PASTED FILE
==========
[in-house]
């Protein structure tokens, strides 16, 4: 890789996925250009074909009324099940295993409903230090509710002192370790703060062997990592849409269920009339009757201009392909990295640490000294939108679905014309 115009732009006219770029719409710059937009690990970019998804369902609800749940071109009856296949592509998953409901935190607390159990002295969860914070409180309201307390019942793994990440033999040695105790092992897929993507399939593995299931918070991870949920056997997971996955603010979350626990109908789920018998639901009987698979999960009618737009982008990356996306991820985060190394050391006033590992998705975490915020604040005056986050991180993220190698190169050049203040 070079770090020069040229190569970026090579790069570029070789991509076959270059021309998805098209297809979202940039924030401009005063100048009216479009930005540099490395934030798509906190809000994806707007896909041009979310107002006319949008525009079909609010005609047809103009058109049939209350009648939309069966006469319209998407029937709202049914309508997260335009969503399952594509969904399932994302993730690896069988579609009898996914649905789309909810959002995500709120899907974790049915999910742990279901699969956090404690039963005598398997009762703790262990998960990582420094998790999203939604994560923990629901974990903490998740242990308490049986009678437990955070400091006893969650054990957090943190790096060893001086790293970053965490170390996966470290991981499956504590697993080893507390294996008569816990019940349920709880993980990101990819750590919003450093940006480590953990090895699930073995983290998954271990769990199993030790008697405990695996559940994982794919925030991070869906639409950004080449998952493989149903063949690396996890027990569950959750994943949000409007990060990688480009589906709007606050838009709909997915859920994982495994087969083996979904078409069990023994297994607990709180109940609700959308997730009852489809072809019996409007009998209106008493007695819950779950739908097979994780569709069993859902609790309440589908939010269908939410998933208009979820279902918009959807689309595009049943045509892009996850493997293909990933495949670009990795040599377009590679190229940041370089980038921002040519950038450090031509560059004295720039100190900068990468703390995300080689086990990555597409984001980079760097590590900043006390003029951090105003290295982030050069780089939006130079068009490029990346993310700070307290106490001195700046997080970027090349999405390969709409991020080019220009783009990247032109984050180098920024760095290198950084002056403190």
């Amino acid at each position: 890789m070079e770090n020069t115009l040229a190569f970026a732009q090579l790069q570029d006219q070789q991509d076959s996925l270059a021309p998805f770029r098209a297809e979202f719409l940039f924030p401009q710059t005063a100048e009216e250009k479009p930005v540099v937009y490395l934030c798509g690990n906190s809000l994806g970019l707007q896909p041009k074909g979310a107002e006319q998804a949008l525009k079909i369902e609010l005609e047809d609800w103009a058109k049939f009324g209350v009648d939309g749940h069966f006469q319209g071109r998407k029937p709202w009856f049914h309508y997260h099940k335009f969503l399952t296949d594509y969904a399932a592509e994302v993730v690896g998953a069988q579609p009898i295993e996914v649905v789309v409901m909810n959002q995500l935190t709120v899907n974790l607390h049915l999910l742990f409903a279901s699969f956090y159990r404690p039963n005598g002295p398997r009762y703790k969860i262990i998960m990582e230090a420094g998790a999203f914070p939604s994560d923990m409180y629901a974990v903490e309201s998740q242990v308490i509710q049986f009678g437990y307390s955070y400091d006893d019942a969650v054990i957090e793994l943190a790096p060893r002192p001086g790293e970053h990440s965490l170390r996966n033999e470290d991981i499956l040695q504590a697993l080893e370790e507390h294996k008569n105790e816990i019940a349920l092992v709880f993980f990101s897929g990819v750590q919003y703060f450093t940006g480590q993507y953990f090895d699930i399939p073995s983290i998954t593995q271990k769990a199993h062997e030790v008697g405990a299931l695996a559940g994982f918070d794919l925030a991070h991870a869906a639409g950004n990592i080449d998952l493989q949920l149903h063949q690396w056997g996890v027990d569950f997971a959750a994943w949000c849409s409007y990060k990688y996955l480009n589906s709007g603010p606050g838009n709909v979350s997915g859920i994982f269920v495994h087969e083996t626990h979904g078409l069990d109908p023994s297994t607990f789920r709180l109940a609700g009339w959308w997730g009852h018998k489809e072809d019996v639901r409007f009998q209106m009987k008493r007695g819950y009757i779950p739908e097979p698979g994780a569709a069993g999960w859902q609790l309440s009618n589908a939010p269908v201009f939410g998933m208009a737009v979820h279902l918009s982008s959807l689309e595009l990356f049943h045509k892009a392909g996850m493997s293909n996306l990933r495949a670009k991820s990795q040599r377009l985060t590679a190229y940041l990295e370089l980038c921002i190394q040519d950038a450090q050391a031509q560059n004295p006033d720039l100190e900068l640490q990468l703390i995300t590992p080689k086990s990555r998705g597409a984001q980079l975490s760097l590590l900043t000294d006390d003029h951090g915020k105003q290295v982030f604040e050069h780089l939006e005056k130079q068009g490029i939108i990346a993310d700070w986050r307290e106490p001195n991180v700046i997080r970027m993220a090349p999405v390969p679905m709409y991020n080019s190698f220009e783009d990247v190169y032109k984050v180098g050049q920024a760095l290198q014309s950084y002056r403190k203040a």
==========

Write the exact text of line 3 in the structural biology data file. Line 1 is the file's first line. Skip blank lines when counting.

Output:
């Amino acid at each position: 890789m070079e770090n020069t115009l040229a190569f970026a732009q090579l790069q570029d006219q070789q991509d076959s996925l270059a021309p998805f770029r098209a297809e979202f719409l940039f924030p401009q710059t005063a100048e009216e250009k479009p930005v540099v937009y490395l934030c798509g690990n906190s809000l994806g970019l707007q896909p041009k074909g979310a107002e006319q998804a949008l525009k079909i369902e609010l005609e047809d609800w103009a058109k049939f009324g209350v009648d939309g749940h069966f006469q319209g071109r998407k029937p709202w009856f049914h309508y997260h099940k335009f969503l399952t296949d594509y969904a399932a592509e994302v993730v690896g998953a069988q579609p009898i295993e996914v649905v789309v409901m909810n959002q995500l935190t709120v899907n974790l607390h049915l999910l742990f409903a279901s699969f956090y159990r404690p039963n005598g002295p398997r009762y703790k969860i262990i998960m990582e230090a420094g998790a999203f914070p939604s994560d923990m409180y629901a974990v903490e309201s998740q242990v308490i509710q049986f009678g437990y307390s955070y400091d006893d019942a969650v054990i957090e793994l943190a790096p060893r002192p001086g790293e970053h990440s965490l170390r996966n033999e470290d991981i499956l040695q504590a697993l080893e370790e507390h294996k008569n105790e816990i019940a349920l092992v709880f993980f990101s897929g990819v750590q919003y703060f450093t940006g480590q993507y953990f090895d699930i399939p073995s983290i998954t593995q271990k769990a199993h062997e030790v008697g405990a299931l695996a559940g994982f918070d794919l925030a991070h991870a869906a639409g950004n990592i080449d998952l493989q949920l149903h063949q690396w056997g996890v027990d569950f997971a959750a994943w949000c849409s409007y990060k990688y996955l480009n589906s709007g603010p606050g838009n709909v979350s997915g859920i994982f269920v495994h087969e083996t626990h979904g078409l069990d109908p023994s297994t607990f789920r709180l109940a609700g009339w959308w997730g009852h018998k489809e072809d019996v639901r409007f009998q209106m009987k008493r007695g819950y009757i779950p739908e097979p698979g994780a569709a069993g999960w859902q609790l309440s009618n589908a939010p269908v201009f939410g998933m208009a737009v979820h279902l918009s982008s959807l689309e595009l990356f049943h045509k892009a392909g996850m493997s293909n996306l990933r495949a670009k991820s990795q040599r377009l985060t590679a190229y940041l990295e370089l980038c921002i190394q040519d950038a450090q050391a031509q560059n004295p006033d720039l100190e900068l640490q990468l703390i995300t590992p080689k086990s990555r998705g597409a984001q980079l975490s760097l590590l900043t000294d006390d003029h951090g915020k105003q290295v982030f604040e050069h780089l939006e005056k130079q068009g490029i939108i990346a993310d700070w986050r307290e106490p001195n991180v700046i997080r970027m993220a090349p999405v390969p679905m709409y991020n080019s190698f220009e783009d990247v190169y032109k984050v180098g050049q920024a760095l290198q014309s950084y002056r403190k203040a």